Xanthan Gum is another excellent option. It used to be used exclusively in restaurants or ready-made items, but when the no-gluten trend grew in popularity, xantham gum quickly became marketed.
Xanthan gum provides a glossy slime to dishes. Note that using too much can change a soup’s consistency and cause digestive problems. It thickens the liquid without changing the color or taste of the dish. When used as a wheat starch substitute, you can use it in a 1:1 replacement ratio.
8) Guar Gum
Guar gum is another vegetable gum that can replace wheat starch. Unlike xanthan gum, guar gum does not cause any adverse effects on one's digestive health and is more straightforward, too.
Guar gum also contains high levels of soluble fiber with low calories. However, guar gum is a very thick substance, so using only a tiny amount should do the trick. When used as a wheat starch substitute, you only need to replace every tablespoon of wheat starch with ⅛ tablespoon of guar gum. Since it is straightforward, no special preparations are required when using guar gum.
Glucomannan is a water-soluble dietary fiber found in nature. It comes from elephant yam roots (also known as konjac) and is usually used as a dietary supplement to help people lose weight faster and prevent constipation. This substitute is available as a powder, a drink mix, and a culinary ingredient.
Glucomannan is a versatile thickening agent used for pasta, noodles, and soups. When used as a wheat starch substitute, we recommend replacing every tablespoon of wheat starch with half a tablespoon of glucomannan and adding more when needed.
10) Mung Bean Starch
If you’re looking for a protein-rich substitute for wheat starch, you should try mung bean starch. This starch is made from green gram or mung bean and often used for sweet and savory dishes. It is also often used for vegan dishes since it is rich in protein with low carb content.
When used as a substitute for wheat starch, you only need to use a 1:1 substitution ratio. Since this is a type of starch, there won’t be any critical changes in the measurement and preparation. However, note that mung bean starch is rich in resistant starch and isn’t easily digested.
11) Water Chestnut Starch
The aquatic tuber vegetable water chestnut thrives in marshes, ponds, and small lakes. Despite its name, the chestnut isn't actually a nut. However, its starch is versatile and great for thickening soups and sauces and making fried food crisper.
When used as a substitute for wheat starch, you only need to do a 1:1 replacement ratio. Using this substitute will add sheen to your dish and a nutty aroma.
12) Sweet Potato Starch
Sweet potato starch is another fiber-rich substitute for wheat starch. With a whopping 50% fiber, this alternative is one of the healthiest starches on the list. It is also made of 43% starch molecules, which is lower than wheat starch, so you have to use more when substituting.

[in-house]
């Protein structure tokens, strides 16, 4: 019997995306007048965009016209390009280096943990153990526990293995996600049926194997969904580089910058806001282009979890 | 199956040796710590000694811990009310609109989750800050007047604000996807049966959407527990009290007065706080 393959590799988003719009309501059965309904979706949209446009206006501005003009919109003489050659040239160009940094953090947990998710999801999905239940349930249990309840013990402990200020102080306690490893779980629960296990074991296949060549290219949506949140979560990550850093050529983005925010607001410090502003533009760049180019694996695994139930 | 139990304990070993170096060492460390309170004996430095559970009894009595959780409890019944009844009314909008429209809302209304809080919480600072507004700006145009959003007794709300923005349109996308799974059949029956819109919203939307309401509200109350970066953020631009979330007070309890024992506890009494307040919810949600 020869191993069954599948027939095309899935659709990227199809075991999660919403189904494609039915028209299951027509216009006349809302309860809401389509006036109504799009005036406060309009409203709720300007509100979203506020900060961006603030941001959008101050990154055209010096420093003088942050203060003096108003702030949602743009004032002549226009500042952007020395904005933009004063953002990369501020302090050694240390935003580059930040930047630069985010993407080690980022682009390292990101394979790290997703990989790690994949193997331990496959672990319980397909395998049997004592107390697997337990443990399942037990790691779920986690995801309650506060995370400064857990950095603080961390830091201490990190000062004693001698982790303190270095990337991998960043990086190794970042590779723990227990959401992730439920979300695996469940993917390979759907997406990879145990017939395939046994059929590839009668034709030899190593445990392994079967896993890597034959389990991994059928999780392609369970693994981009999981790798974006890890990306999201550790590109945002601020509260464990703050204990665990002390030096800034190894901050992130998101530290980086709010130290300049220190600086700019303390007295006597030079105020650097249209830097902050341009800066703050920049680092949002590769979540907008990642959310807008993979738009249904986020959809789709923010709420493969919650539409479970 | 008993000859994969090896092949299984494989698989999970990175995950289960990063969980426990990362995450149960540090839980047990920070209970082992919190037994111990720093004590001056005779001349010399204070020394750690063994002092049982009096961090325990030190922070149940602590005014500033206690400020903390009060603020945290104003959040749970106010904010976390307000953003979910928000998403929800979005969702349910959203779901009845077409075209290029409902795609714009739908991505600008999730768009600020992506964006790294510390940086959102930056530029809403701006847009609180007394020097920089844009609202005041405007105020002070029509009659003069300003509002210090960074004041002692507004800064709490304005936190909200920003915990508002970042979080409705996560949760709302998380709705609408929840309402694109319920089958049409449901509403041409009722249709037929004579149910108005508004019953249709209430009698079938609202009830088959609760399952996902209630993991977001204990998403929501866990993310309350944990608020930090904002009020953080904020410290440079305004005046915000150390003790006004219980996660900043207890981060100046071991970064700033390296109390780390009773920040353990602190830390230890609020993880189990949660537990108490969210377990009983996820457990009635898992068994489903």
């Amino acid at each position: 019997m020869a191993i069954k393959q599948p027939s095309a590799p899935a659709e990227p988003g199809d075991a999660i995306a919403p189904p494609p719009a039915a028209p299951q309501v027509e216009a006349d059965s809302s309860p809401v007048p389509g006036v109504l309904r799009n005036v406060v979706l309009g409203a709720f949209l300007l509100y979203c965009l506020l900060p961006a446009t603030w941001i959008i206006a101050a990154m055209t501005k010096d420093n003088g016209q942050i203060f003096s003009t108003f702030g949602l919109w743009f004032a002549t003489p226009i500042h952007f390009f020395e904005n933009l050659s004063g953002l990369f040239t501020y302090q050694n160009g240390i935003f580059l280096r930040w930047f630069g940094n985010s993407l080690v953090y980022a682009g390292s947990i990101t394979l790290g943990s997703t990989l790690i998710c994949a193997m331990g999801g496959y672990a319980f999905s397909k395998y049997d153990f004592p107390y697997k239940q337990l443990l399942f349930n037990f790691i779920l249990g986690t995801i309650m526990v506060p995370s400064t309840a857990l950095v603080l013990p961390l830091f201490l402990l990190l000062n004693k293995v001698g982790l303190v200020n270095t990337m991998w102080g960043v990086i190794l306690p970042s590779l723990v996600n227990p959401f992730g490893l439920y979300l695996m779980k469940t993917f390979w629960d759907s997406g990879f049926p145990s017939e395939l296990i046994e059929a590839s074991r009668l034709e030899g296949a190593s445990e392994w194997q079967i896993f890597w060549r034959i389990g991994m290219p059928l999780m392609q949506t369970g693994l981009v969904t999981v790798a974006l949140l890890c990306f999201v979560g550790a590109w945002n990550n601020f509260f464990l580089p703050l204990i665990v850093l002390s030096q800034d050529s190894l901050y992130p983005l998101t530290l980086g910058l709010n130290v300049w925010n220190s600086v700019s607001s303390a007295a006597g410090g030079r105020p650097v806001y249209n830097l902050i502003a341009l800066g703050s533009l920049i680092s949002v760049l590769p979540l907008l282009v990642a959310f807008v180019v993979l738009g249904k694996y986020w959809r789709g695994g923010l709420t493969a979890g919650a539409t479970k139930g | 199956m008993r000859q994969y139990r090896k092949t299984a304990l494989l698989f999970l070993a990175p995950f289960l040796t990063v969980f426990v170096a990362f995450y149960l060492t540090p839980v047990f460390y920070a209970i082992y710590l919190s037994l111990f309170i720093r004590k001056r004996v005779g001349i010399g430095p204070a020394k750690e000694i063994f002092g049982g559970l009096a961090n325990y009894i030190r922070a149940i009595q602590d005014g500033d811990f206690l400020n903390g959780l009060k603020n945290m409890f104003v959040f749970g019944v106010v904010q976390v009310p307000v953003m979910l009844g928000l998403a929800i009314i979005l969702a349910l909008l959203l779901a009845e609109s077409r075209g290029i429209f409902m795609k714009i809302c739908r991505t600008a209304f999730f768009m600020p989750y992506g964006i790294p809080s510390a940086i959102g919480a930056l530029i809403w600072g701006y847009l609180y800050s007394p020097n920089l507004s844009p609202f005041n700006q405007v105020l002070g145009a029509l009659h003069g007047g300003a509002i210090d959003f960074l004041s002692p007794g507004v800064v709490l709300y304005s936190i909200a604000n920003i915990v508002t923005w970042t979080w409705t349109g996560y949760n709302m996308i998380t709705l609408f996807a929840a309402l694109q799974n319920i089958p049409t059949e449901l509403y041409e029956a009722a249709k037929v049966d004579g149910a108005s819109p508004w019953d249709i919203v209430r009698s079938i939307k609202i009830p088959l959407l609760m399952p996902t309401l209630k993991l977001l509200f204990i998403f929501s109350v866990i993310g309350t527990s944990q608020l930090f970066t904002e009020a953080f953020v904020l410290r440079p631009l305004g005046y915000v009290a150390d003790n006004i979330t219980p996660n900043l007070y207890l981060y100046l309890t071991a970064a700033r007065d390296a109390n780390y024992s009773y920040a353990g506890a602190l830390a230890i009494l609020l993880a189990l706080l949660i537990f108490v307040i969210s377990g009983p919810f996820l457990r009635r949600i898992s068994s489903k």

As the name implies, sweet potato starch has a slightly sweet taste that blends well with many dishes. With its starch content, it is best used in making batters and coatings and stir-fries and stews. To use as a substitute, start by replacing every tablespoon of wheat starch with one and a half tablespoons of sweet potato starch.
Although most commonly used in desserts, you can use gelatin in cooking when in a pinch. Unlike starches that thicken with heat, gelatin is used differently since it thickens while it cools down. However, you can use it when making gravy and other sauces.
To use as a substitute, start by replacing every tablespoon of wheat starch with a tablespoon of gelatin. Before placing in heat, make sure to dissolve the gelatin properly to avoid any clumps. As mentioned, gelatin starts to thicken when it cools down, so you won’t notice any thickening while the mixture is boiling.
|Cornstarch||Best substitute. Highly available, offers a neutral taste, and thickens like wheat flour.|
|Potato Starch||A flavorless root starch. Great for any dish but may break down at high temperatures.|
|Tapioca Starch||Adds a glossy sheen to dishes. Should only be bought from trusted sources as it may contain cyanide.|
|Rice Starch||Contains no flavor and acts as a great binding agent. You can use rice flour, but it contains gluten.|
|Arrowroot Powder||Great for frying batters. Contains high levels of fiber and B vitamins and can withstand acidity.|
|Ground Flaxseed||The healthiest substitute. Rougher in texture and darker in color but produces a sweet, nutty aroma.|
|Psyllium Husk||Thickens quicker than wheat starch. Rich in fiber and has low carb content.|
|Xantham Gum||A thickening agent made from bacteria. Provides a slimy sheen to dishes.|
|Guar Gum||A very thick substance. Contains low calories and high soluble fiber. Great for every recipe.|
|Glucomannan||Originally used as a weight-loss solution but is a great all-around thickening agent.|
|Mung Bean Starch||A protein-rich alternative that’s perfect for vegan consumers. Great for sweet and savory dishes.|
|Water Chestnut Starch||Another substitute for weight loss. Great for soups, sauces, and fried foods.|
|Sweet Potato Starch||A fiber-rich starch that’s great for batters and coatings. Has a slightly sweet taste.|
|Gelatin||A great substitute when in a pinch. Excellent for sauces and gravies and is highly available.|
Yes. Flours, like wheat starch, are great for thickening soups, sauces, and other dishes that require starch. Good alternatives include wheat flour, wheat starch flour, coconut flour, arrowroot flour, almond flour, all-purpose flour, sweet rice flour, tapioca flour, cassava flour, and potato flour.
As the name implies, wheat starch comes from wheat, and cornstarch comes from corn. Although both differ in their thickening power, they share the same texture, clarity, and paste characteristics. Wheat starch also thickens at a lower temperature, while cornstarch at a higher temperature.